We feel that it must have grown as silently as the temple of Solomon, burgeoning with dews and sunshine; and even as its growth was silent, mystical, and hidden, uncharted by measurement or drawn design, so must have been the conception of it. No brain reduced to line and scale so magical a dream; no skill of architect or stone-cutter decreed its myriad-petaled loveliness; and at the most the holy saints and hermits who sat by the lake saw it only dimly as in a sacred vision of the night, and maybe they spoke of it to one another, like sibyls, while they still slept. From the mutter of their smiling lips the architects and craftsmen learned what vision blazed before their lidded eyes, and worked in an inspiration that was not their own, but, conveyed to them through the speech of those sleeping saints, came authentically out of that eternal vault of sun-stricken sky where all day long the kites are wheeling and chiding in companies. Like dew and sunlight the temple descended from heaven; like the smoking incense and the sound of prayers it rose, as pearly as dawn and as holy as Aphrodite, from the waters.
Hallowed from everlasting and instinct with healing were the waters of the spring that gushed out in the midst of the wilderness around Amritsar, and when in the fifteenth century the Sikhs, revolting from the arid formalism of the Brahmans in a crusade of a more virile faith, and discarding all notion of caste as being an unspiritual and material dogma, settled here and built the town of Amritsar, they found this spring already enshrined with tales of healing and attested miracles. To them their military chieftain was also priest; priest and king was he, like Mel
ple of the Lord of Hosts at Jerusalem until its crowning domes and pinnacles were all complete, the building rose silently, without noise of hammer or chisel. Stone after stone, already graven and prepared, was laid in its appointed place, and all about, while the visible signs and abidingplace of the Lord's glory became daily more manifest, there reigned the stillness of sanctuary and consecration. No carver's tool was heard to fashion the knops and open flowers of cedar, or chisel to engrave the feathers of the wings of the cherubim, or mallet to hammer into place the lintel and door-posts of olive-wood, and the rows of hewed stones grew into their lines as silently as the row of cedar beams that enroofed them.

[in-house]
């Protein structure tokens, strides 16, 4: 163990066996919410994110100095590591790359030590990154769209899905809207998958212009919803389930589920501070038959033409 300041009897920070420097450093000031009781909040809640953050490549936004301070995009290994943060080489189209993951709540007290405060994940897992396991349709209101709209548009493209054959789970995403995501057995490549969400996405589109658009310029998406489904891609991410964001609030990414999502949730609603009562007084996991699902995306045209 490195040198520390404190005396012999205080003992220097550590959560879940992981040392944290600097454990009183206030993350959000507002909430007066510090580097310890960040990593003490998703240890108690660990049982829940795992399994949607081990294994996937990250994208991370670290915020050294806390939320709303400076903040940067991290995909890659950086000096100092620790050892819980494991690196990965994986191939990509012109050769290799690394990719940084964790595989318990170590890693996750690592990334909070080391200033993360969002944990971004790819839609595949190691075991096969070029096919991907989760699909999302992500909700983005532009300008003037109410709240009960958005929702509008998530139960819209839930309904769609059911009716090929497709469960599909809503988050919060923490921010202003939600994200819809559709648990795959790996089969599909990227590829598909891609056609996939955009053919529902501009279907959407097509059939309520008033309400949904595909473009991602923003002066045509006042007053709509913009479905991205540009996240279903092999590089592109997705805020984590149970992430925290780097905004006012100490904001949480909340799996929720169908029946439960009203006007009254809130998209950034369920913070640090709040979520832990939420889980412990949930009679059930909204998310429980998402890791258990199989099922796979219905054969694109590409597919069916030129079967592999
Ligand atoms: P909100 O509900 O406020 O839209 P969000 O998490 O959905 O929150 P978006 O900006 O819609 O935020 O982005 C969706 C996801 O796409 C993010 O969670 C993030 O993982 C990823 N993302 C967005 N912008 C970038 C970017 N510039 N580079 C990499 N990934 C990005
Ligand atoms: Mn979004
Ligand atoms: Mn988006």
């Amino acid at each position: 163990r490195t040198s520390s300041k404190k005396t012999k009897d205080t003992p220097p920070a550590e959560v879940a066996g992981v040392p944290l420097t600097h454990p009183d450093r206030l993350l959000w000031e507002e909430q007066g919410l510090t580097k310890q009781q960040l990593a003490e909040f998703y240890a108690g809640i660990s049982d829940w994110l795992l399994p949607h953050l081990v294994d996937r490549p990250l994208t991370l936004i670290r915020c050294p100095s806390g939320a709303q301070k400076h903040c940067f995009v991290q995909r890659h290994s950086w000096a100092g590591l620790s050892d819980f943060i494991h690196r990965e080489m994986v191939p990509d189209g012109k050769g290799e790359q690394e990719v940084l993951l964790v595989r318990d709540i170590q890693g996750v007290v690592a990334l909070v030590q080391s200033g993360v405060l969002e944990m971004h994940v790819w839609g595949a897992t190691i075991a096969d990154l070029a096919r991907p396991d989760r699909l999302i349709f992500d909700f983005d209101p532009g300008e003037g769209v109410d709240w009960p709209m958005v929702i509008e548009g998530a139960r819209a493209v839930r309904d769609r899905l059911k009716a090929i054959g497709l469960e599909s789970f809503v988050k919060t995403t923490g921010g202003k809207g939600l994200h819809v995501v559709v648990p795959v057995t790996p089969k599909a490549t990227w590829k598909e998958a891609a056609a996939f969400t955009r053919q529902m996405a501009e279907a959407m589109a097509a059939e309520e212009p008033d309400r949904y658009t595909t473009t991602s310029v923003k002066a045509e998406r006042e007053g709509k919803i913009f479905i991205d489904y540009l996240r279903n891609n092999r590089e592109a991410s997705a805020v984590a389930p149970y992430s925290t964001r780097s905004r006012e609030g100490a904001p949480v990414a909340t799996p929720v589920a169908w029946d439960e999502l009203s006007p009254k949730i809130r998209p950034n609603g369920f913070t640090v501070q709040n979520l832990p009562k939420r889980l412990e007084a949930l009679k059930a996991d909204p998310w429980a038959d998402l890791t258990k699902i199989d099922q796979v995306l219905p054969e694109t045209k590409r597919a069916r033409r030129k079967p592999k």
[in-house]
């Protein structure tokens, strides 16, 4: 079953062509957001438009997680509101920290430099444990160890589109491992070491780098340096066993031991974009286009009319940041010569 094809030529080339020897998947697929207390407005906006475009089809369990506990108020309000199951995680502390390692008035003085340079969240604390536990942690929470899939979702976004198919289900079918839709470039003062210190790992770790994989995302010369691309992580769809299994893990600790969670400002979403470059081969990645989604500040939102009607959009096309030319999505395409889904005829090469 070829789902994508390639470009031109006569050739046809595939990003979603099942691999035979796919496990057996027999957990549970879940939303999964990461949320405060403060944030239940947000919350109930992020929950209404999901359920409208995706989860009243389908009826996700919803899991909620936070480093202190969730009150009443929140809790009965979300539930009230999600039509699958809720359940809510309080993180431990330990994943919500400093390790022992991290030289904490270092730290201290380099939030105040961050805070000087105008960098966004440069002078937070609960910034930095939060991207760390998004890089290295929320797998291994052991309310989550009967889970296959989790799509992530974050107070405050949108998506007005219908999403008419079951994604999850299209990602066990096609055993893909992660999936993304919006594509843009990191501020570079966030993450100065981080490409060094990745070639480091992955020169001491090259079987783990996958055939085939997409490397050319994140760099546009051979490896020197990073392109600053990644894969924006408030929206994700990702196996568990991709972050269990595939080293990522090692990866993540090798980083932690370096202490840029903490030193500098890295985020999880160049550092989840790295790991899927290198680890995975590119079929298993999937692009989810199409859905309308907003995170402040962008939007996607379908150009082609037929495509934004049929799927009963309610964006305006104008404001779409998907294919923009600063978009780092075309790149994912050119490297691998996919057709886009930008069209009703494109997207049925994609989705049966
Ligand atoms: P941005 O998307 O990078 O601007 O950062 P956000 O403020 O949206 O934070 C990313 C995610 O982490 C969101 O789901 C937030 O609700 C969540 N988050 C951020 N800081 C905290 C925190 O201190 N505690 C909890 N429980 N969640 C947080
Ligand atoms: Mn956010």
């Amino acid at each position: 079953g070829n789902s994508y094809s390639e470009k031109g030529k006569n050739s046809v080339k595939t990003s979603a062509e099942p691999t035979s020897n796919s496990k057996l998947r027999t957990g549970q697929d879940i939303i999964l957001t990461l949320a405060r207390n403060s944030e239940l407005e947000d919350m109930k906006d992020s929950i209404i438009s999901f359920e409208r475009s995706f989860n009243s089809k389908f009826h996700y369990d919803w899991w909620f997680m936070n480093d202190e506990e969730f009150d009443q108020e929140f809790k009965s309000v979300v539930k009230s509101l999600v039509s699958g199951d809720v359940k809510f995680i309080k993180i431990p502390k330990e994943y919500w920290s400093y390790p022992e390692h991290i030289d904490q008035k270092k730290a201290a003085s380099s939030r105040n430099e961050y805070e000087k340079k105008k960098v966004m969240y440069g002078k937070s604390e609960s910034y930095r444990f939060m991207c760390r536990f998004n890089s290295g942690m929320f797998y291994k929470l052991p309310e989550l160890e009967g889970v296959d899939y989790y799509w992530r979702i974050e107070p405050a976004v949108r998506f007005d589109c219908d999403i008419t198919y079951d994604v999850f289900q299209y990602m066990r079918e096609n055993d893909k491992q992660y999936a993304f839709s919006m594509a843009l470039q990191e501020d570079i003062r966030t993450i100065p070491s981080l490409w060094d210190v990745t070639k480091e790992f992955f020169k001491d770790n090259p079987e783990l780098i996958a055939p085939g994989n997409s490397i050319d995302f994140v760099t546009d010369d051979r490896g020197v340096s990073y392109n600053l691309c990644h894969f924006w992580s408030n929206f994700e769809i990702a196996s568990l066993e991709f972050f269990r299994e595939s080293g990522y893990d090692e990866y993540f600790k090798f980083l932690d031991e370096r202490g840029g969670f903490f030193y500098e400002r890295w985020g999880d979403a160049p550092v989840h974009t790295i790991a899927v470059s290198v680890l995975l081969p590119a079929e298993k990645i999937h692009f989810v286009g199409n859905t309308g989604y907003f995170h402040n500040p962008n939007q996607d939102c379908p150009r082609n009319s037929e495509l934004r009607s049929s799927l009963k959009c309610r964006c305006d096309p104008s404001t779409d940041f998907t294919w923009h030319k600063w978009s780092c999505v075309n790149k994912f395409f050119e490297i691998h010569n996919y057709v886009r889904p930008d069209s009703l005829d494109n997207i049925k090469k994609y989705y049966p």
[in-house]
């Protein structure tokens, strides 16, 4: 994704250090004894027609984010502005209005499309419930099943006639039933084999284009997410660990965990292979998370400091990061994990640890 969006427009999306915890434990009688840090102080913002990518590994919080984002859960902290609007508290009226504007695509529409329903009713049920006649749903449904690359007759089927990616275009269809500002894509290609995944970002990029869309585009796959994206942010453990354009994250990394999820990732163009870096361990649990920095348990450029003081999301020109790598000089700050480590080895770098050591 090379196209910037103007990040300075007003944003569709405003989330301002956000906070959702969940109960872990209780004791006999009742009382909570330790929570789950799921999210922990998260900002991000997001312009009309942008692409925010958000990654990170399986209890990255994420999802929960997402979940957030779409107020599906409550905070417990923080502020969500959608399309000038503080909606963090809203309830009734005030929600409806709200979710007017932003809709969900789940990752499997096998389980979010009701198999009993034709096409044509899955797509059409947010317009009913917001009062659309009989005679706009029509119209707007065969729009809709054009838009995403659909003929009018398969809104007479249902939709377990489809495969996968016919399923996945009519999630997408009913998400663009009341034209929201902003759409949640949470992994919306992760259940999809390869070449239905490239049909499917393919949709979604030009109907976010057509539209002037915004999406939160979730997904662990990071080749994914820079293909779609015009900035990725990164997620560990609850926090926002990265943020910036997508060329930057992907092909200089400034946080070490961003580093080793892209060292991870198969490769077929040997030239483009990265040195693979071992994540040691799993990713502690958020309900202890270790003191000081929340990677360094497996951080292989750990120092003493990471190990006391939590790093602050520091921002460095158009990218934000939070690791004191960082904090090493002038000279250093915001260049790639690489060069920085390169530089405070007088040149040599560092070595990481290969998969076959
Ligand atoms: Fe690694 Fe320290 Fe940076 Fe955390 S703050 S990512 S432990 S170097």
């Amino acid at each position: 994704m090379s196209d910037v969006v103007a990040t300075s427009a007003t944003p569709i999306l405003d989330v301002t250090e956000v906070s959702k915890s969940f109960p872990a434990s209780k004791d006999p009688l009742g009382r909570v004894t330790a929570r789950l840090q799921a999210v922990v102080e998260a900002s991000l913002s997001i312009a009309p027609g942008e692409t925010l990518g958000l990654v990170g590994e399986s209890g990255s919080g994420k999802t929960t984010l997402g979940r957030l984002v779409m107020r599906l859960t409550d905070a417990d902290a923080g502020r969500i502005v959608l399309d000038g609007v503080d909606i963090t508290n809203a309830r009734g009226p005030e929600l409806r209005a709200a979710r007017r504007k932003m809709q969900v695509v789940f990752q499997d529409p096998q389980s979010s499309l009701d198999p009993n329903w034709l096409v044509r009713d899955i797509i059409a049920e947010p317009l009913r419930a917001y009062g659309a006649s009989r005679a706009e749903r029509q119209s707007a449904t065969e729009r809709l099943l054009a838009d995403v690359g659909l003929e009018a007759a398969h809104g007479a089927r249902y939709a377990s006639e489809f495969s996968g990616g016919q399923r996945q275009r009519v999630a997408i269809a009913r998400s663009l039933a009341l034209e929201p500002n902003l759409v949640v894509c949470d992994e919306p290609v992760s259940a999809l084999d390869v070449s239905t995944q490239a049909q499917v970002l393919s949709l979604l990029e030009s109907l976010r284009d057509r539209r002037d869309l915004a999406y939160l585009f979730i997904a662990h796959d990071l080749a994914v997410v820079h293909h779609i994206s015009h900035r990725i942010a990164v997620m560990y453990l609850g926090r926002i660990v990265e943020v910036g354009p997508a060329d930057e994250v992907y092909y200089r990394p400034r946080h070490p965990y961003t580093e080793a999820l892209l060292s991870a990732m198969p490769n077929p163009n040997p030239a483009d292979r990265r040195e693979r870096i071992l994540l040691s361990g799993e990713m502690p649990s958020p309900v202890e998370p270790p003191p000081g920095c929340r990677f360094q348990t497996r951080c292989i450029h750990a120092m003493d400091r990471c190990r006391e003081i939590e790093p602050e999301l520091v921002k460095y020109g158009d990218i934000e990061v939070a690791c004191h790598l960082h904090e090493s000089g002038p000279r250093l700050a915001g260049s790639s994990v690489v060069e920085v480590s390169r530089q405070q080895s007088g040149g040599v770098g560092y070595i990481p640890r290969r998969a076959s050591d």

It must have been in some such awed silence as this that the temple at Amritsar grew upon the waters. Like a golden lotus flower it floats there on the graygreen surface of the windless and foursquare lake; it is impossible even to believe that it rests on subaqueous foundations: a gale would set it swaying and shifting in the stem of its marble causeway. One day there must have sprouted from the terrace that encompasses the sacred lake a golden bud, and the white stem of it, its marble causeway, grew slowly and wondrously till the day when it stretched to midway across the holy and healing waters. Then some morning when the sun burned in the zenith above it, petal by marvelous petal the bud unfolded, and the temple, as we see it now, shone out upon the deep noon.
But not alone, and not even chiefly, from soil and water was fed that mystical growth, for even as the pale palaces of Venice rose from its enchanted lagoons, and as the columns of Athene Parthenos were fed with the mother milk of the heroic soil, so it was from the sun and the blaze of unclouded Indian days that the